Like the German Lichthäuser, Illumaison lanterns take local architecture and miniaturize it. They light up recognizable buildings with a fairy-tale glow, and transform the familiar into the magical. But the similarities are not just tissue-paper thin. Illumaison lanterns share the German Christmas spirit by being handmade, natural, and supporting communities, not large corporations and soulless factories.
Although certainly unique, the Haitian Christmas lantern (fanal) is reminiscent of another traditional Christmas ornament, the German Lichthaus, or Light House, in English. As we travelled through Christmas markets from Amsterdam to Basel, we encountered handmade ornaments that shared the same spirit as the Illumaison fanaux.
The Lichthaus is a painted, ceramic miniature house, illuminated by a tea light. Today, some of these are intended to be incense holders, and called Rauchhäuser (smoke houses auf Englisch). Either way, as “light houses” or dispensers of sacred smoke, these reproductions of typical houses or distinctive civic and religious buildings are meant to evoke a special ambience. It is magical to see familiar buildings miniaturized and made to look like components of a fairy tale village.
Whether part of a Christmas village under the tree or as a display in the front window, miniature houses are also a tradition that exists in the United Kingdom and North America. The German Lichthäuser, however, are signature half-timbered houses, representing the special architecture of Germany. Akin to English Tudor, and going back at least as far as the Middle Ages, the Fachwerk style uses timber as structural support. The exposed wood forms different decorative geometrical patterns.
The tradition spread north to Holland and even as far as Lithuania. My guess is that they made it to all parts of the former Hanseatic League. We encountered our first tea light houses in Holland, made by Delft Blue, the famous producer of porcelain china with a distinctive blue and white color palette. These are hand painted ceramic representations of the narrow, high townhouses to be found in Amsterdam and other Dutch cities. To purchase one, try Heinen Delftware at Amsterdam Centraal train station and Heinen Delfts Blauw, nearby at Damrak 65.
For a very special shopping experience, take a fifteen-minute train ride from Amsterdam Centraal to the gift shops in the village of Zaanse, a storybook town with working windmills and houses all painted in racing and Kelly green. Once you arrive at the station, follow the crowd to the seaside village. The small, wooden houses of Zaanse seem as if they could fit under a Christmas tree or on a mantle.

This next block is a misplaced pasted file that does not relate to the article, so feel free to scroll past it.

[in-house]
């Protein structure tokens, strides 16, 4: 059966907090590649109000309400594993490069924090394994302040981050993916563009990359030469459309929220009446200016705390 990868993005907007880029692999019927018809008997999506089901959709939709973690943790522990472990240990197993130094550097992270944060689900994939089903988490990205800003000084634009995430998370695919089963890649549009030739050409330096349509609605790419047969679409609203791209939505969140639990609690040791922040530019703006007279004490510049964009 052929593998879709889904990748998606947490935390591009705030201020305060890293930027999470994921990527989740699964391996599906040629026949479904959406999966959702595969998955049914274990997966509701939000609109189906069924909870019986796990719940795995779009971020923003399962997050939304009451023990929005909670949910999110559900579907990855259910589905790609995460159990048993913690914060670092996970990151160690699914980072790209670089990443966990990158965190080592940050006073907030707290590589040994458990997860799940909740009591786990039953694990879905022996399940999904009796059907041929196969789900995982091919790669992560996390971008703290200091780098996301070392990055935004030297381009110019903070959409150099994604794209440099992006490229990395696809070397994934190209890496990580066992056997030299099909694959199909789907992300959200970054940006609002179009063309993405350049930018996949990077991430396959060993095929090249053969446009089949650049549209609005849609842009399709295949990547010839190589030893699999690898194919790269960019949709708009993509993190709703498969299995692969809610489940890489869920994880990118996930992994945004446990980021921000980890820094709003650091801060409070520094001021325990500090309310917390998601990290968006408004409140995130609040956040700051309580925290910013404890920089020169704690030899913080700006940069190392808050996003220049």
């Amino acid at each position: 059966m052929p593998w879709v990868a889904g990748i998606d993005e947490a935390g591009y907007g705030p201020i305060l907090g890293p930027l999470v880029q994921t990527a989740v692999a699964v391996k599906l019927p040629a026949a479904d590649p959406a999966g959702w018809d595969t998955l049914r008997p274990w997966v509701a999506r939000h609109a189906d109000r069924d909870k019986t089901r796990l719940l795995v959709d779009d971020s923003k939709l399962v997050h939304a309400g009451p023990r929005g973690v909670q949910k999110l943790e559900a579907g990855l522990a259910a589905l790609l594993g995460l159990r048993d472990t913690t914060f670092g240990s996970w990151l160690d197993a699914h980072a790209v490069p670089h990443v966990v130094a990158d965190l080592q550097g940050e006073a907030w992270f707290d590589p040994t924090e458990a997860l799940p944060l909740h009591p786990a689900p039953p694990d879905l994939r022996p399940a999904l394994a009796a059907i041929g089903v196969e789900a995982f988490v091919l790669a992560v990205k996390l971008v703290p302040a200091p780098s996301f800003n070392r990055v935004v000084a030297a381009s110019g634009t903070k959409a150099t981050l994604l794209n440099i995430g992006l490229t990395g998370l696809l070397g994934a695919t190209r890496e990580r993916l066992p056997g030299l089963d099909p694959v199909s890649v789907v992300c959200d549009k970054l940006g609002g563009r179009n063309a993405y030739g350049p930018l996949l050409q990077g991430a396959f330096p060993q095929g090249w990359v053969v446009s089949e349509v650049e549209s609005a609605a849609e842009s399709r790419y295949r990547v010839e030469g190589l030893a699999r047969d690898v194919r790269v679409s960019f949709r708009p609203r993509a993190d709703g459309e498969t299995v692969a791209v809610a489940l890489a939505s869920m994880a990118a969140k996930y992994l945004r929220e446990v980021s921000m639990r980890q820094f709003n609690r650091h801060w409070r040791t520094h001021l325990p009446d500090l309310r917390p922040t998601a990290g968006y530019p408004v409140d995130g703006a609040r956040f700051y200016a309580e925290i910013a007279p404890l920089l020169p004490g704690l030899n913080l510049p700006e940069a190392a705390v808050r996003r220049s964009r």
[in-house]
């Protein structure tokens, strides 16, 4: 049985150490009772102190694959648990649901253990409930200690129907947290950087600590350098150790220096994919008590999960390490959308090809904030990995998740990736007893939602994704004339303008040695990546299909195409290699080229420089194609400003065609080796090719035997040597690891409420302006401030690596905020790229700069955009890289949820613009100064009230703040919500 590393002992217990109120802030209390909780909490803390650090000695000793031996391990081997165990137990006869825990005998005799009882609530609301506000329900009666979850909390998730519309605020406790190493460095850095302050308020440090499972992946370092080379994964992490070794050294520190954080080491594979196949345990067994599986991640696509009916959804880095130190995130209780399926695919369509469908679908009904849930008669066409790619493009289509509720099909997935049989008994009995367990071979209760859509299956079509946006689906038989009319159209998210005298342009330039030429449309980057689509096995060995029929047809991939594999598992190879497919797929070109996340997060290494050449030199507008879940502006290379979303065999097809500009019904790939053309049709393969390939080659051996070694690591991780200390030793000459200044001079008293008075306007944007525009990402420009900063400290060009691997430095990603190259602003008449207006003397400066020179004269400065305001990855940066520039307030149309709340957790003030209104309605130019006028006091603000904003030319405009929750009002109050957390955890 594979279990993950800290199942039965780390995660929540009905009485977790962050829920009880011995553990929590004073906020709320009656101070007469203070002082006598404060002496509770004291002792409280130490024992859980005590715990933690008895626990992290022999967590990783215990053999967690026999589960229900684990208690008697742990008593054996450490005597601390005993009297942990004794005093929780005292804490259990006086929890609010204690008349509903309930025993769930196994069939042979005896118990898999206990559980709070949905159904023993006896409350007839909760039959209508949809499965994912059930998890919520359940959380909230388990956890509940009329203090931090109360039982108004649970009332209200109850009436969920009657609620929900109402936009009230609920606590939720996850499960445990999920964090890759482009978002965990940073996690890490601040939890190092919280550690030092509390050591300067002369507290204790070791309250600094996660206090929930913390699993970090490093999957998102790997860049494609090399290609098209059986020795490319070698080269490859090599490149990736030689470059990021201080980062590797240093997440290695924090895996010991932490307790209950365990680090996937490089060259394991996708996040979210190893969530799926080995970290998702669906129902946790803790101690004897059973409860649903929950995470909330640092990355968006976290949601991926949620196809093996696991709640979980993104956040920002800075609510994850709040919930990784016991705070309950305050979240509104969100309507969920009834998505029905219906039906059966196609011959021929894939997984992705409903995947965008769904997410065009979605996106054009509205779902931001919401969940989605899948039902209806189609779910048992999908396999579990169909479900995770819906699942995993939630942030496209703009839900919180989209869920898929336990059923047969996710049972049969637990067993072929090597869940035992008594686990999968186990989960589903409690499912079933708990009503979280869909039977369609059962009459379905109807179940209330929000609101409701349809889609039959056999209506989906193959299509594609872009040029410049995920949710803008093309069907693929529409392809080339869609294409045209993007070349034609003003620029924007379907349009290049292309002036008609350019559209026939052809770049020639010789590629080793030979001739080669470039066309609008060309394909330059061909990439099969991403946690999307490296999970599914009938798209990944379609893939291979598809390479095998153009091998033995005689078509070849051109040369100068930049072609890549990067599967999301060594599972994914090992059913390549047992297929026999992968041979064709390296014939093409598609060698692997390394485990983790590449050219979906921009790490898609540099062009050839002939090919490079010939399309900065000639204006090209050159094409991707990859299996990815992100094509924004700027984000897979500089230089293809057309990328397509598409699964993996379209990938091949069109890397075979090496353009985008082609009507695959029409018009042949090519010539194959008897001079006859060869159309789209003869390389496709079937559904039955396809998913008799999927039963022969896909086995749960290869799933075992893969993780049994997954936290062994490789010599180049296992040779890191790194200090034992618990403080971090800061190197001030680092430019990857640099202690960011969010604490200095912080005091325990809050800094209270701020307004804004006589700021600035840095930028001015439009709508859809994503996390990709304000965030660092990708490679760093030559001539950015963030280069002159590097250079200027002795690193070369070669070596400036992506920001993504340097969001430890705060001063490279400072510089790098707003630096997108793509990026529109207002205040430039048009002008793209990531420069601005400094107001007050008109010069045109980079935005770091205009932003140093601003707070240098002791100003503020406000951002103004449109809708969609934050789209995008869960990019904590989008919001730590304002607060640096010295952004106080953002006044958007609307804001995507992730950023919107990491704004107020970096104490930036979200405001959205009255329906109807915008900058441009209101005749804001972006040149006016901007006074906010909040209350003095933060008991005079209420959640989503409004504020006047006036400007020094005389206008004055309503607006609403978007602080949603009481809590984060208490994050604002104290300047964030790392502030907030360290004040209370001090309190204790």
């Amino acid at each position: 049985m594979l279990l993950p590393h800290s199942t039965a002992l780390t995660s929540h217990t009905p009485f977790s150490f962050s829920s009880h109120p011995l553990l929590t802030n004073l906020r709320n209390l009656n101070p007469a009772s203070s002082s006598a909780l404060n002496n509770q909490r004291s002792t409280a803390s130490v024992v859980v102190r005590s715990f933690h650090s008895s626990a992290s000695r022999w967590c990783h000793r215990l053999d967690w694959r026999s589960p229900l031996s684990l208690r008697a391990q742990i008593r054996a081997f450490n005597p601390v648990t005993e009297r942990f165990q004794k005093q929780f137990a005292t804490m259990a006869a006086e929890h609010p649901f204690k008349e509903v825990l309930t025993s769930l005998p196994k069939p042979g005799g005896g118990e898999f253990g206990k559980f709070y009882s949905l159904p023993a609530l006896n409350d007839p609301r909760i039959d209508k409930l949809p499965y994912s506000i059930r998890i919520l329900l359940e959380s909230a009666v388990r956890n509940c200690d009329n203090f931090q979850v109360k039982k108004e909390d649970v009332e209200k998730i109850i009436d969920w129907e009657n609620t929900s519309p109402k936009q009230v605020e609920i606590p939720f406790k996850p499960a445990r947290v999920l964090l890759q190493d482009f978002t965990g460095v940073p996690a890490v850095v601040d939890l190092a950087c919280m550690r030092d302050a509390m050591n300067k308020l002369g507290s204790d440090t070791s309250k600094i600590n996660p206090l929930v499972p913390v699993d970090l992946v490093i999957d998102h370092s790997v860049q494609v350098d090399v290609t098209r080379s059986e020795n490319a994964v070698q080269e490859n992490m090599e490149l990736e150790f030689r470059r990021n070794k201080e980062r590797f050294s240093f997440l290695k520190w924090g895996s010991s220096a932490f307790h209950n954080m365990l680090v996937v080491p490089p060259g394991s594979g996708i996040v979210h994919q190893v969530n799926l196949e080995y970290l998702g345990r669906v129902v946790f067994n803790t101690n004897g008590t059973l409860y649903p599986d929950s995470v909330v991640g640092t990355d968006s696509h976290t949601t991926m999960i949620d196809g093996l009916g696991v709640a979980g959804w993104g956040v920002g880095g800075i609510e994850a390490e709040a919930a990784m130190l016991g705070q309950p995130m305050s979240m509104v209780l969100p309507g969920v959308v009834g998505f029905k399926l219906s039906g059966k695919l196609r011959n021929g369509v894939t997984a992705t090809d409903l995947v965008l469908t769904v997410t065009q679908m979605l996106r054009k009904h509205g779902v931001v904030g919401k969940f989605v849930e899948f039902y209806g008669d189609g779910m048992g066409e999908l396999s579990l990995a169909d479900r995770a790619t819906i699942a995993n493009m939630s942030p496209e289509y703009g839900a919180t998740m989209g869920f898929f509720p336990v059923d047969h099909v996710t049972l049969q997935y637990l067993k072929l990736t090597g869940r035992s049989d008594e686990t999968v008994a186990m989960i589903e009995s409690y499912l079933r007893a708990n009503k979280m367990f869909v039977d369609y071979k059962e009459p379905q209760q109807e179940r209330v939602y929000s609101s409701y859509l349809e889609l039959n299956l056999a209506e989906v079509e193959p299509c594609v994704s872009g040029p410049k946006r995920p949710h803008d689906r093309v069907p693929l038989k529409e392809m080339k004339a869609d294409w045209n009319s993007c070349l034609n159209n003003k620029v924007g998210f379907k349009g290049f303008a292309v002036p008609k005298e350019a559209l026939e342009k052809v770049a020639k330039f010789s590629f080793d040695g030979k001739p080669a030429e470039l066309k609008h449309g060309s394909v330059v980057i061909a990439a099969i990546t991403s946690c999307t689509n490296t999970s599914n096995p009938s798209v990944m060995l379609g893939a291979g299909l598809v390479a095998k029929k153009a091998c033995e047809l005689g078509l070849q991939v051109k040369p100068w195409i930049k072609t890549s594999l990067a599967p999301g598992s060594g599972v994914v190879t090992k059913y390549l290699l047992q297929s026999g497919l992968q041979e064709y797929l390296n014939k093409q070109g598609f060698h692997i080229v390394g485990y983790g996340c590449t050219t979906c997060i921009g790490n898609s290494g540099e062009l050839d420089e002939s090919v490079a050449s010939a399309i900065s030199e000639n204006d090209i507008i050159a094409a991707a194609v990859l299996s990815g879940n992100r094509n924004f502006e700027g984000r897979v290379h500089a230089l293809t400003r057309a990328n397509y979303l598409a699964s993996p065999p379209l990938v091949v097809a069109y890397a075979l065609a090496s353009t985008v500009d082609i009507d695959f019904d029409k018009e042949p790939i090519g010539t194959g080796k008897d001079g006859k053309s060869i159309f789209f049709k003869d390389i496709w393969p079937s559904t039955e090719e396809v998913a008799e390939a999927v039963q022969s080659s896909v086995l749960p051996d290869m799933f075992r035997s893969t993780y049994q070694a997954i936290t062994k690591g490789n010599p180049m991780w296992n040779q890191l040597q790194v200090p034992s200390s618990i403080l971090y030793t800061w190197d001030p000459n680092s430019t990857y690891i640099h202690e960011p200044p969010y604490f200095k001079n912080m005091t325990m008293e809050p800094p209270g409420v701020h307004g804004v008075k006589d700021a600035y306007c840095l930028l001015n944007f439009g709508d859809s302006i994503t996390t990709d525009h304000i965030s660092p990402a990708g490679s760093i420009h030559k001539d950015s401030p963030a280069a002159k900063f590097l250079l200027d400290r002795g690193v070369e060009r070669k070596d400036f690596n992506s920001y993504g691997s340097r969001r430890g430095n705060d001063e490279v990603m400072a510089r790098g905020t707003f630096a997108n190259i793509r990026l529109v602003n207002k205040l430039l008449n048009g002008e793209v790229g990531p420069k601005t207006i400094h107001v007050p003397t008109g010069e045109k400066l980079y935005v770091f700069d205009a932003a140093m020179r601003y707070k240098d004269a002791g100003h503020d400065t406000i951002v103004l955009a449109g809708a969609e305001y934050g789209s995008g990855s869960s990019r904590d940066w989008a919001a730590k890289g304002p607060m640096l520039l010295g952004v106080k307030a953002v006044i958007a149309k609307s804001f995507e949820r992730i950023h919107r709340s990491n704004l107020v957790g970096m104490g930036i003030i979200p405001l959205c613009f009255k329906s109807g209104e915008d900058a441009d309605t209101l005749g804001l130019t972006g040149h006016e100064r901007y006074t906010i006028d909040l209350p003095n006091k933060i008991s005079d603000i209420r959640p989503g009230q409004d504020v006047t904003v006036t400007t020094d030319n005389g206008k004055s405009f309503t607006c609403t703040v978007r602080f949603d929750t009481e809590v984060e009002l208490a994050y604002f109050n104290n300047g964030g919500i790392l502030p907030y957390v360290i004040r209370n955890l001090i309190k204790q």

Although many of the tealight houses that you will come across at the Christmas markets in Germany are made by just a few companies, most are still handmade. Ask your vendor, but if you want to be certain, the handmade ones usually have a number on them, and the word for “handmade” is handarbeit. One such family company, Leyk Lichthaüser, began out of Ursula Leyk’s efforts to entertain herself while on maternity leave in 1983. Ursula designed the houses out of clay from miniature ones to larger ones in which her child could put tiny furniture. Her designs include an impressive array of houses, ranging from colorful Fachwerk (half-timbered) houses to larger local municipal buildings, depending on the Christmas market where you find them.
In Basel, at the Münsterplatz Christmas Market, there is a Tonhaus Schlünzen stall, which has Swiss-made light and incense houses created to look like Swiss chalets and local city halls, city gates, and castles. Many of these handwork companies, founded no more than forty years ago, claim to be the first to have produced the tea-light houses, but the tradition goes back centuries.
Lichthäuser are to be found in many of the cities that were once part of the Hanseatic League. The painted houses are seen at Christmas as far north as Lithuania, fashioned after their own traditional architectural styles, and exported by companies such as Lumodomo and Midene. You may find some of these Lithuanian houses as far south as Basel, Switzerland.
In 2019, our Christmas wish is to make the Illumaison fanaux a new part of the European Lichthaus tradition. The Illumaison lanterns, too, embody the idea of handwork as the heart of Christmas, not the soulless sweat shops of mainland China. Made with recycled and recyclable materials, employing artists who otherwise cannot scratch out a living, the Illumaison fanaux also embody the German emphasis on handmade and natural Christmas ornaments.